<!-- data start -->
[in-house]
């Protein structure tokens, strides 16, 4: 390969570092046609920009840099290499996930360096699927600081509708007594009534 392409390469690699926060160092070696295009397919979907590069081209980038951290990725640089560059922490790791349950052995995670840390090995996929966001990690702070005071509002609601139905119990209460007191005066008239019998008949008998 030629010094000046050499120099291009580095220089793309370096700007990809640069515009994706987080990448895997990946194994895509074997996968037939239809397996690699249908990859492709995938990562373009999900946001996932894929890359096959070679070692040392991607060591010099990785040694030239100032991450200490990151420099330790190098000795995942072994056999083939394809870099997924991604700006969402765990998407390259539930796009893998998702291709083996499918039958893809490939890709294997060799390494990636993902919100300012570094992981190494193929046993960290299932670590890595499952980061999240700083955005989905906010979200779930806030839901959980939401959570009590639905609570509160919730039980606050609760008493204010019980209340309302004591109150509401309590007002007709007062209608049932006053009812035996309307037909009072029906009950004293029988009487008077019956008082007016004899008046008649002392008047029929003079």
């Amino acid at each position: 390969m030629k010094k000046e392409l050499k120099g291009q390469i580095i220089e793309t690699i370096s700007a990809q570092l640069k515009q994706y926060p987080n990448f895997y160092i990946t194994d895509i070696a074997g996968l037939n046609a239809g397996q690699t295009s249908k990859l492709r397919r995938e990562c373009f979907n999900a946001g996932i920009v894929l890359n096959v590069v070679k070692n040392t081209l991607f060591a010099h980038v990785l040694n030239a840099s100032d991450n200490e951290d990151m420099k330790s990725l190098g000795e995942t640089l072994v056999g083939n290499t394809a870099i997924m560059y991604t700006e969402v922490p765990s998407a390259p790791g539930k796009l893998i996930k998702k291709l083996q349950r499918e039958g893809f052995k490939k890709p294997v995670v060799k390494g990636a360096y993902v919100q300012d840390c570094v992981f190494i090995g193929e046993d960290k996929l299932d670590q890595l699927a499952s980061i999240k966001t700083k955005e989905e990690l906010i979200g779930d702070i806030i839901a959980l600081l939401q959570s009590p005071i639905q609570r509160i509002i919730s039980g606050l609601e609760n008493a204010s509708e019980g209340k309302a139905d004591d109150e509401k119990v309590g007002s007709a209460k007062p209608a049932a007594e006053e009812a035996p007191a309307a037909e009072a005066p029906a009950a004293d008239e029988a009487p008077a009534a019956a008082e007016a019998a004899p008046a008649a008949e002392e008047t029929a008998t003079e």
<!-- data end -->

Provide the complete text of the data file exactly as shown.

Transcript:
[in-house]
């Protein structure tokens, strides 16, 4: 390969570092046609920009840099290499996930360096699927600081509708007594009534 392409390469690699926060160092070696295009397919979907590069081209980038951290990725640089560059922490790791349950052995995670840390090995996929966001990690702070005071509002609601139905119990209460007191005066008239019998008949008998 030629010094000046050499120099291009580095220089793309370096700007990809640069515009994706987080990448895997990946194994895509074997996968037939239809397996690699249908990859492709995938990562373009999900946001996932894929890359096959070679070692040392991607060591010099990785040694030239100032991450200490990151420099330790190098000795995942072994056999083939394809870099997924991604700006969402765990998407390259539930796009893998998702291709083996499918039958893809490939890709294997060799390494990636993902919100300012570094992981190494193929046993960290299932670590890595499952980061999240700083955005989905906010979200779930806030839901959980939401959570009590639905609570509160919730039980606050609760008493204010019980209340309302004591109150509401309590007002007709007062209608049932006053009812035996309307037909009072029906009950004293029988009487008077019956008082007016004899008046008649002392008047029929003079």
């Amino acid at each position: 390969m030629k010094k000046e392409l050499k120099g291009q390469i580095i220089e793309t690699i370096s700007a990809q570092l640069k515009q994706y926060p987080n990448f895997y160092i990946t194994d895509i070696a074997g996968l037939n046609a239809g397996q690699t295009s249908k990859l492709r397919r995938e990562c373009f979907n999900a946001g996932i920009v894929l890359n096959v590069v070679k070692n040392t081209l991607f060591a010099h980038v990785l040694n030239a840099s100032d991450n200490e951290d990151m420099k330790s990725l190098g000795e995942t640089l072994v056999g083939n290499t394809a870099i997924m560059y991604t700006e969402v922490p765990s998407a390259p790791g539930k796009l893998i996930k998702k291709l083996q349950r499918e039958g893809f052995k490939k890709p294997v995670v060799k390494g990636a360096y993902v919100q300012d840390c570094v992981f190494i090995g193929e046993d960290k996929l299932d670590q890595l699927a499952s980061i999240k966001t700083k955005e989905e990690l906010i979200g779930d702070i806030i839901a959980l600081l939401q959570s009590p005071i639905q609570r509160i509002i919730s039980g606050l609601e609760n008493a204010s509708e019980g209340k309302a139905d004591d109150e509401k119990v309590g007002s007709a209460k007062p209608a049932a007594e006053e009812a035996p007191a309307a037909e009072a005066p029906a009950a004293d008239e029988a009487p008077a009534a019956a008082e007016a019998a004899p008046a008649a008949e002392e008047t029929a008998t003079e």